Almost two years have passed since the “deep state” became a part of the American lexicon. It was in early February 2017, just weeks after the inauguration of President Donald Trump, that news reports first mentioned the term’s increased use within the president’s inner circle. Over the following months the president and supporters of his administration publicly embellished upon the deep state’s meaning and significance, making it into a catchphrase for perceived internal adversaries within Washington. News analysis of the phenomenon has done much to shed light on how the worldview of right-wing activists such as Steve Bannon and Alex Jones helped introduce administration allies to the concept of the “deep state.” Though the term has been cause for much circumspection within political media, it is now clear that the notion of the deep state has assumed some importance for the American public. According to a Monmouth poll from the spring of 2018, a total of 37 percent of respondents had heard of a thing called the deep state. When asked if they believed there was “a group of unelected government and military officials who secretly manipulate or direct national policy,” almost three-quarters of respondents agreed such a “deep state” existed.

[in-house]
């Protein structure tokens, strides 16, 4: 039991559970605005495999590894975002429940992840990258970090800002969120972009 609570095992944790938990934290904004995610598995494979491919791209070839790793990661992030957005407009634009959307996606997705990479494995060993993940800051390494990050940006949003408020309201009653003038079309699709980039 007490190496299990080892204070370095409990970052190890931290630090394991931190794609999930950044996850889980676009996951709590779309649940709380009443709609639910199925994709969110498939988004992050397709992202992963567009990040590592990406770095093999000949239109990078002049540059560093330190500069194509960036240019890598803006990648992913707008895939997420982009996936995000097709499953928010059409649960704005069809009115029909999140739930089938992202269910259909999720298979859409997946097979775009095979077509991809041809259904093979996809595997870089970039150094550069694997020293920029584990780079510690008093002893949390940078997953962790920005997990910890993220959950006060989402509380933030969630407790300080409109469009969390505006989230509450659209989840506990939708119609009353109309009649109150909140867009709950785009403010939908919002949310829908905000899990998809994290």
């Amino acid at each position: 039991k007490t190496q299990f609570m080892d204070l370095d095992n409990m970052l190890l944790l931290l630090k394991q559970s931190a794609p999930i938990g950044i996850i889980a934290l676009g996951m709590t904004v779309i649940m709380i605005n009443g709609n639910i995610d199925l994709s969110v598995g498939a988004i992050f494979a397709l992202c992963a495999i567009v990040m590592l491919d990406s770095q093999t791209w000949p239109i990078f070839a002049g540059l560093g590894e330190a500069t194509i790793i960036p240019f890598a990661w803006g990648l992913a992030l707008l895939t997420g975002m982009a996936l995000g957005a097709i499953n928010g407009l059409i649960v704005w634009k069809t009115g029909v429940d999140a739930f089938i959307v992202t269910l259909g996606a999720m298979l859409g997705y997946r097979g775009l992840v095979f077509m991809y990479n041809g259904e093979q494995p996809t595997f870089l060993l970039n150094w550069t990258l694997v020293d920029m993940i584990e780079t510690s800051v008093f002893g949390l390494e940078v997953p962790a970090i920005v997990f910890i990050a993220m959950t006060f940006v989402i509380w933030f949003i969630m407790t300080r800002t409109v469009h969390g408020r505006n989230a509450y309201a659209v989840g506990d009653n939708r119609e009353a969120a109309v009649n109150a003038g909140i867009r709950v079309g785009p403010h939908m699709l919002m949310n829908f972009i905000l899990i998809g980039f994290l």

The concept of the deep state has been a subject of interest for me for some time now. As a historian of the Republic of Turkey, I was first exposed to the term almost 20 years ago as a graduate student. When I began to first visit Turkey in the early 2000s, anyone who spoke of the deep state did not do so facetiously or critically. Serious people not only accepted the existence of a Turkish deep state, but they tended to believe it comprised an important element that defined Turkey’s past. For more than a decade much of my research has been dedicated to understanding many of the individuals, institutions and events associated with the Turkish deep state. Among the works that inspired me to look more closely at Turkey’s deep state phenomenon were books and articles written by a Canadian diplomat-turned-professor named Peter Dale Scott. His 1993 book published by University of California Press, Deep Politics and the Death of JFK, caught my attention as one of the few academic studies to frame American history in a light similar to Turkish discussions of the deep state. In 2007, I had a chance to interview Scott on a (thankfully) short-lived podcast I had published while a professor at Long Island University. Our discussion occurred within weeks of the publication his newest work, The Road to 9/11, in which he used the term the “deep state” for the first time. It was as a result of this book, and the exposure he received thereafter from Alex Jones and others, that many Americans first entertained the notion that a deep state lorded over the United States.